It also would amend the state Constitution to prohibit releasing inmates early as part of a mandate to ease crowding in prisons or county jails. The Legislature and county boards of supervisors would be required to provide enough money to house inmates for their full sentences.

That runs counter to federal court orders capping the number of inmates who can be housed in 20 jails throughout the state. Twelve more counties have a self-imposed cap.

There is no cap on the state prison population, but a special panel of three federal judges could impose one after a trial scheduled for November.

Supporters and opponents of Proposition 9 agree that federal law or court decisions would supersede the state Constitution. Supporters said the initiative would allow alternatives to being jailed, such as home detention or using tracking devices.

The nonpartisan Legislative Analyst's Office projected that keeping inmates in jail or prison longer under Proposition 9 could cost the state and counties hundreds of millions of dollars a year. It estimated the state could save tens of millions of dollars annually by reducing parole hearings.

Currently, inmates serving life sentences are entitled to a hearing every one- to five years. The proposition would permit hearings every three- to 15 years. Inmates could petition for a quicker hearing if they present evidence of rehabilitation.

The proposition, which proponents dubbed "Marsy's Law," has a troubled history.

It's named for Marsy Nicholas, a 21-year-old University of California, Santa Barbara student who was murdered by her boyfriend in 1983. Marsy's mother was shocked to run into her daughter's killer days later at a grocery store, after he was released on bail without the family's knowledge. He eventually was convicted and died in prison.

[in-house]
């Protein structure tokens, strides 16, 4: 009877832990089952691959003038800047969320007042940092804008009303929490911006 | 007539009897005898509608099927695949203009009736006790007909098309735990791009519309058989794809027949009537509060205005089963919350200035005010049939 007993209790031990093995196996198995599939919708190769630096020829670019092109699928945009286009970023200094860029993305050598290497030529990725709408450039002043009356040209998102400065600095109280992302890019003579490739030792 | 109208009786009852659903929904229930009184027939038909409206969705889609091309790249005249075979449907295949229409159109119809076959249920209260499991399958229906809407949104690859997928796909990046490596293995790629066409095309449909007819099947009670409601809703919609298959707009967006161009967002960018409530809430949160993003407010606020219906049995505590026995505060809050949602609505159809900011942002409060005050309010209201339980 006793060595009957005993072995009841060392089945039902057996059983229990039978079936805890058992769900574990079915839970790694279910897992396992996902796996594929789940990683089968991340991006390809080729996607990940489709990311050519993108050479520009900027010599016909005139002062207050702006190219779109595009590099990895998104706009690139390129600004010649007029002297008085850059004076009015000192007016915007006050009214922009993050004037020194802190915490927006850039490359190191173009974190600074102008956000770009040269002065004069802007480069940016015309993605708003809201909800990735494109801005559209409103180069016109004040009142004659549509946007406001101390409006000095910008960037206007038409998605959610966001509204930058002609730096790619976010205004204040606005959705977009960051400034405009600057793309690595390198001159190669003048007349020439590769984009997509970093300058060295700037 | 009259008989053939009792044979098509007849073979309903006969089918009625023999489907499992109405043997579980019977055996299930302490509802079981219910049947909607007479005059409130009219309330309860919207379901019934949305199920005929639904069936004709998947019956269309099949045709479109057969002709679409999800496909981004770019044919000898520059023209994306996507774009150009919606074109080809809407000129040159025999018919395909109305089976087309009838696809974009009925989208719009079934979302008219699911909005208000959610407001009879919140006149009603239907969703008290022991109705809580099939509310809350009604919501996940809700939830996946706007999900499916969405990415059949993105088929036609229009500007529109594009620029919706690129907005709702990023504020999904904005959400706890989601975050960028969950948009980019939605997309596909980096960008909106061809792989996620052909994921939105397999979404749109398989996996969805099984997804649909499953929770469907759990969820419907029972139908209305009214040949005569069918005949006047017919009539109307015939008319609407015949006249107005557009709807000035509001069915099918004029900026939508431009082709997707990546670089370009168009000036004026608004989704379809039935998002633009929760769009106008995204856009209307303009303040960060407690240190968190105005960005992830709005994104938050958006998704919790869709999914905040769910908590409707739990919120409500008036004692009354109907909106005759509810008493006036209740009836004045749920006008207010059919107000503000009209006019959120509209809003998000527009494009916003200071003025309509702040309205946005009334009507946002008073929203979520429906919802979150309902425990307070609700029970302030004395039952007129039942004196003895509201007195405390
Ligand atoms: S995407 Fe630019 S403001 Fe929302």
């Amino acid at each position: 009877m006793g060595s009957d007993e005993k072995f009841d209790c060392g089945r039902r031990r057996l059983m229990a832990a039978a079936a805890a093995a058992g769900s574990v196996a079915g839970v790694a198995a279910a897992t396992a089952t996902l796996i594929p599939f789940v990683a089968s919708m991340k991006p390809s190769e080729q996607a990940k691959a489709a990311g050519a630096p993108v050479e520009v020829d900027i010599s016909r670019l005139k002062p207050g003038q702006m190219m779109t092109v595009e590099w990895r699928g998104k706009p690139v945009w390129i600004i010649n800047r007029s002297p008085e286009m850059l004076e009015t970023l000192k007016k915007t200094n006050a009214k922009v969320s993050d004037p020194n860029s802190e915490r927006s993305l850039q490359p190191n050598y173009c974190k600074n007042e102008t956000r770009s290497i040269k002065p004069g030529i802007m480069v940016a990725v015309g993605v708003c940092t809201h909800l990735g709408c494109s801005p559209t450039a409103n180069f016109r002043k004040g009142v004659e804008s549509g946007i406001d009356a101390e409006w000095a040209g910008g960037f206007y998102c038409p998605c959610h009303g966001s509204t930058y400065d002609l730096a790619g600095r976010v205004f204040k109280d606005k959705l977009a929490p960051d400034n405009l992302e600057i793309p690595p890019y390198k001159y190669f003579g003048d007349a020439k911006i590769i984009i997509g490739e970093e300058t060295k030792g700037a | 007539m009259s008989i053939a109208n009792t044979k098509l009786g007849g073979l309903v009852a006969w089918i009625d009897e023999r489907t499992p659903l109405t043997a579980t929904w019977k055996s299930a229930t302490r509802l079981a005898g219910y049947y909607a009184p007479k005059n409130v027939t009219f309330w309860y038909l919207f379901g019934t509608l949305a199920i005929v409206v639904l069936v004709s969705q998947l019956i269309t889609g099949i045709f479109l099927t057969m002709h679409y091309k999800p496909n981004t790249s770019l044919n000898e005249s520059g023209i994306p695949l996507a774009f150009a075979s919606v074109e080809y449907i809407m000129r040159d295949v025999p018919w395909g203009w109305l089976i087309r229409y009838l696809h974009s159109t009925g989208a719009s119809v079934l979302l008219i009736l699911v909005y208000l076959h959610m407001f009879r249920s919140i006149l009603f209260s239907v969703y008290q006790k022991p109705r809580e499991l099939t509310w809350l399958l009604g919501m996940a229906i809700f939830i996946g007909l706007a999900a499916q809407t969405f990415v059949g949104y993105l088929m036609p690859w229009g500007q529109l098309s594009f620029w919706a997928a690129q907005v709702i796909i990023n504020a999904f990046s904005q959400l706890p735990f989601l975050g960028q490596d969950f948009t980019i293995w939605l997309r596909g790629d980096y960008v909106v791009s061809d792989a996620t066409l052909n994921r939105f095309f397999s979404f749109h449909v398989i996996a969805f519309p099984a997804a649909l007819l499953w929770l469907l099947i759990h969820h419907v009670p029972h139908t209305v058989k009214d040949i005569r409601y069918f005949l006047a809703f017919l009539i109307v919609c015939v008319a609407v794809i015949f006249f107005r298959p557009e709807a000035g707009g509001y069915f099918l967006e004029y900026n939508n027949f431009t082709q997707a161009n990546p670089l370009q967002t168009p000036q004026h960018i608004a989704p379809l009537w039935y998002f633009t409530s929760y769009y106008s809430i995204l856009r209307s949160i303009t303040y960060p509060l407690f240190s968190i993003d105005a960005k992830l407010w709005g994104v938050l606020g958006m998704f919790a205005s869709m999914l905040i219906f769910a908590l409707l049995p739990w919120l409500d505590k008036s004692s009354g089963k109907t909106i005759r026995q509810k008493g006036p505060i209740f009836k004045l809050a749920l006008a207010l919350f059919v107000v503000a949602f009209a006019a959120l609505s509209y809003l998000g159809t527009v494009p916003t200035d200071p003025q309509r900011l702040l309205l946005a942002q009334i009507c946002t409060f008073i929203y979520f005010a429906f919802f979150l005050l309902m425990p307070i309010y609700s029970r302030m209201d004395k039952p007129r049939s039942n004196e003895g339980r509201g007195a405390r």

The incident prompted Marsy's brother, Broadcom co-founder Henry T. Nicholas III, to spend $4.8 million to get Proposition 9 on the ballot.

But the billionaire was indicted in June on federal securities fraud and drug charges, alleging he spiked the drinks of business associates with Ecstasy and maintained a drug warehouse. He has pleaded not guilty.

In a further oddity, two imprisoned followers of 1960s cult leader Charles Manson challenged the official ballot arguments used by Proposition 9 supporters.

Bruce Davis and Leslie Van Houten, who have been denied parole repeatedly, objected to being named as examples of inmates who force taxpayers to "spend millions of dollars on hearings for dangerous criminals that have virtually no chance of release."

They argued they would have been freed long ago had it not been for their association with Manson and that their parole hearings cost taxpayers little. A Sacramento County judge dismissed their challenge in August.